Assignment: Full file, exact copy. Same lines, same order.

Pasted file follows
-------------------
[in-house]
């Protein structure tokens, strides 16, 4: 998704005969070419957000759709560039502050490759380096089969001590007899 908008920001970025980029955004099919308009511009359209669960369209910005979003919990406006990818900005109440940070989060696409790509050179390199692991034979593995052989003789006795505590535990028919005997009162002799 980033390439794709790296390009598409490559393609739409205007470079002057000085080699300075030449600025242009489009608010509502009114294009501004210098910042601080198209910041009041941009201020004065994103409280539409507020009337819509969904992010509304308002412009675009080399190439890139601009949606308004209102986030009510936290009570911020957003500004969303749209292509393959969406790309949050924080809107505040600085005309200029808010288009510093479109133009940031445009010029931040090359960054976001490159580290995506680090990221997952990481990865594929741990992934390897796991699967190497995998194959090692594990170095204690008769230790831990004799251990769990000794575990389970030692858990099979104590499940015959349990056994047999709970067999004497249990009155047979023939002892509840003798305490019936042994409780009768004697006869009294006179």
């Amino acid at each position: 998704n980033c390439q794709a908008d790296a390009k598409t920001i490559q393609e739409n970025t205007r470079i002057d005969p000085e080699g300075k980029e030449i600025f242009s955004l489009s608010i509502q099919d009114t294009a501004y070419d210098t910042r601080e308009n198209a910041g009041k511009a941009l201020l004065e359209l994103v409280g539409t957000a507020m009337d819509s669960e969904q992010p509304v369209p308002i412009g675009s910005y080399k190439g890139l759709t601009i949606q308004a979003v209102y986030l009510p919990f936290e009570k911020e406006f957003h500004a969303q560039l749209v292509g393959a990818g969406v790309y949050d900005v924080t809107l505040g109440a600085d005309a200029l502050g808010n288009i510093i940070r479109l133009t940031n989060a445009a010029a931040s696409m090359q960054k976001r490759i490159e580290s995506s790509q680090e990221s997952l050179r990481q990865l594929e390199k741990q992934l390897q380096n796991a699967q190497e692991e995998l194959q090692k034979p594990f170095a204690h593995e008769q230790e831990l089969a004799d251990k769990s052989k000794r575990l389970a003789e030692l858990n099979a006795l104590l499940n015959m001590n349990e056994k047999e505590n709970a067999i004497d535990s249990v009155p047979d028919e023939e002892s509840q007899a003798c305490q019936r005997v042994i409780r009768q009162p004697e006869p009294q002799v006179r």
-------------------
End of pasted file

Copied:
[in-house]
């Protein structure tokens, strides 16, 4: 998704005969070419957000759709560039502050490759380096089969001590007899 908008920001970025980029955004099919308009511009359209669960369209910005979003919990406006990818900005109440940070989060696409790509050179390199692991034979593995052989003789006795505590535990028919005997009162002799 980033390439794709790296390009598409490559393609739409205007470079002057000085080699300075030449600025242009489009608010509502009114294009501004210098910042601080198209910041009041941009201020004065994103409280539409507020009337819509969904992010509304308002412009675009080399190439890139601009949606308004209102986030009510936290009570911020957003500004969303749209292509393959969406790309949050924080809107505040600085005309200029808010288009510093479109133009940031445009010029931040090359960054976001490159580290995506680090990221997952990481990865594929741990992934390897796991699967190497995998194959090692594990170095204690008769230790831990004799251990769990000794575990389970030692858990099979104590499940015959349990056994047999709970067999004497249990009155047979023939002892509840003798305490019936042994409780009768004697006869009294006179």
């Amino acid at each position: 998704n980033c390439q794709a908008d790296a390009k598409t920001i490559q393609e739409n970025t205007r470079i002057d005969p000085e080699g300075k980029e030449i600025f242009s955004l489009s608010i509502q099919d009114t294009a501004y070419d210098t910042r601080e308009n198209a910041g009041k511009a941009l201020l004065e359209l994103v409280g539409t957000a507020m009337d819509s669960e969904q992010p509304v369209p308002i412009g675009s910005y080399k190439g890139l759709t601009i949606q308004a979003v209102y986030l009510p919990f936290e009570k911020e406006f957003h500004a969303q560039l749209v292509g393959a990818g969406v790309y949050d900005v924080t809107l505040g109440a600085d005309a200029l502050g808010n288009i510093i940070r479109l133009t940031n989060a445009a010029a931040s696409m090359q960054k976001r490759i490159e580290s995506s790509q680090e990221s997952l050179r990481q990865l594929e390199k741990q992934l390897q380096n796991a699967q190497e692991e995998l194959q090692k034979p594990f170095a204690h593995e008769q230790e831990l089969a004799d251990k769990s052989k000794r575990l389970a003789e030692l858990n099979a006795l104590l499940n015959m001590n349990e056994k047999e505590n709970a067999i004497d535990s249990v009155p047979d028919e023939e002892s509840q007899a003798c305490q019936r005997v042994i409780r009768q009162p004697e006869p009294q002799v006179r």